During his stay in the Albert Einstein hospital in New York he described proximal renal tubular acidosis for the first time, this being the most internationally recognised contribution to his field. But, possibly, it is not the most important.

The author of more than 300 scientific articles, most in journals with a high impact, he was an important author of both general and paediatric nephrology texts in the field of tubulopathies.

He lived with a passion for medicine. One only has to remember how he himself described his first visit to a hospital abroad. In time, those words have become a symbol for our country that adult and paediatric nephrology must be brought into harmony, “I can clearly remember my arrival in Paris at the beginning of October 1959 and the contact with my first patient who was suffering from haemolytic-uremic syndrome. In the nearby Hôpital Necker, in Prof. Jean Hamburger’s department, nephrology was emerging as a different speciality to internal medicine, and there were continuous exchanges between the two hospitals. The joint sessions on anatomopathological correlation run by Dr Renée Habib linger in my memory. By discussing the kidney biopsies of hundreds of paediatric and adult patients new syndromes emerged which are now universally recognised: thrombotic microangiopathies (the anatomopathological basis of haemolytic-uremic syndrome), focal and segmental sclerosis, diffuse mesangial sclerosis, membranoproliferative glomerulonephritis, oligomeganephronic renal hypoplasia, segmental hypoplasia, etc. I recall that Prof. Hamburger was particularly sceptical about accepting these new paediatric kidney diseases, which forced Pierre Royer and Renée Habib to go to great lengths, session after session, to convince him of their clinical identity. What a privilege to have been present during those discussions between these authorities on medicine! On those grey winter Paris afternoons, shut in the laboratory run by Henri Lestradet, I learned that nephrology had to be upheld, as well as by anatomical pathology, by biochemistry. The development of techniques for studying the acid-base balance enabled me shortly afterwards, now in the USA, to describe a new type of renal tubular acidosis."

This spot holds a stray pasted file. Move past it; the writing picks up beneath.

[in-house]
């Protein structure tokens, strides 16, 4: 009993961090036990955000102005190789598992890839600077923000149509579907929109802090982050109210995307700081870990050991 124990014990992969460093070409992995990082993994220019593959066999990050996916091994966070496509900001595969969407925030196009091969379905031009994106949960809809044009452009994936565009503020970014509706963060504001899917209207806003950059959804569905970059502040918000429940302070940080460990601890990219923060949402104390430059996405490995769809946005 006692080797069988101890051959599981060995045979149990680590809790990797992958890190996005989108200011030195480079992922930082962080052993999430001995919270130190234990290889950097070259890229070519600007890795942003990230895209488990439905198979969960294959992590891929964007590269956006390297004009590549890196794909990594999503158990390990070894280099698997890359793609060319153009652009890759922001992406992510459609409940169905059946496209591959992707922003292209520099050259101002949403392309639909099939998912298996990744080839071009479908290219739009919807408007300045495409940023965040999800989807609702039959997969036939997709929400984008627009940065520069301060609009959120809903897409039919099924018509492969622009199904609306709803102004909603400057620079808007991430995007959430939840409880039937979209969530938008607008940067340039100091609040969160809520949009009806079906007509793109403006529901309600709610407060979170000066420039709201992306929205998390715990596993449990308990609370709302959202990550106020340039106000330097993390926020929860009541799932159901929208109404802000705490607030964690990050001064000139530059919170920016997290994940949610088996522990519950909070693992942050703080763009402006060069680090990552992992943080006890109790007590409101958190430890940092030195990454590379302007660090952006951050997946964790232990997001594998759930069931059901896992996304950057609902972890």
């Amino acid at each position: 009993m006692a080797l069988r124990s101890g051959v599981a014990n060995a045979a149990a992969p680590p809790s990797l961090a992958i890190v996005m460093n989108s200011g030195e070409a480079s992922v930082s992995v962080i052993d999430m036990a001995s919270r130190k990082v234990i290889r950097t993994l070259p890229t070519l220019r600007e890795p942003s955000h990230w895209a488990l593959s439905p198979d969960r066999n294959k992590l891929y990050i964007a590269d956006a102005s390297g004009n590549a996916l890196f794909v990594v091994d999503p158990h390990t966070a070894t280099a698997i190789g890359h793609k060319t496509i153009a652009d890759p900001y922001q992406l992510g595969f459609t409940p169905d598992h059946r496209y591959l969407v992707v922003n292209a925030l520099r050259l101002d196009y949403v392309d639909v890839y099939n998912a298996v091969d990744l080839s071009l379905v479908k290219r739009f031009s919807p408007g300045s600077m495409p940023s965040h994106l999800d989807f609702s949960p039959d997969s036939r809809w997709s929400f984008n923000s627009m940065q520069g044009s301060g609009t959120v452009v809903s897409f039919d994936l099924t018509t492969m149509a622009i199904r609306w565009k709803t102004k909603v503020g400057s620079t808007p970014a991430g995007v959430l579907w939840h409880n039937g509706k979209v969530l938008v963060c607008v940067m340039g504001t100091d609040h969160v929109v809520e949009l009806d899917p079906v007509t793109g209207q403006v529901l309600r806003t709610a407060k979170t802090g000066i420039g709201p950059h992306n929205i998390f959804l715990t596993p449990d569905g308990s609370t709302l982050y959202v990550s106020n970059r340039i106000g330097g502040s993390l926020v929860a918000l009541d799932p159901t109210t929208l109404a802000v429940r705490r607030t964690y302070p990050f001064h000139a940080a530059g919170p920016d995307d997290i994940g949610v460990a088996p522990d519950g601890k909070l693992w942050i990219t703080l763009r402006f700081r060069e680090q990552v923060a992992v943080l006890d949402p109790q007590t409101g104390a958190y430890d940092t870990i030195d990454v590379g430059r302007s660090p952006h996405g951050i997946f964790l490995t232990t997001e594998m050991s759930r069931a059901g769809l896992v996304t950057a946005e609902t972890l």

For the second author of this note, the loss of Juan not only means the loss of an admired and well-loved friend, but also the absence of the person he always considered his alter ego on the paediatric angle of Spanish nephrology. Drawing these lines to a close, the author is left with a feeling of anguish at not having expressed the importance of Juan Rodríguez Soriano’s and, above all, at not having made it sufficiently clear how he admired and appreciated him. He was an inspiration as he always made the best of everything. For the first author, the loss of Juan means the loss of a master, and to some extent, of a second father.

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Nefrología (English Edition)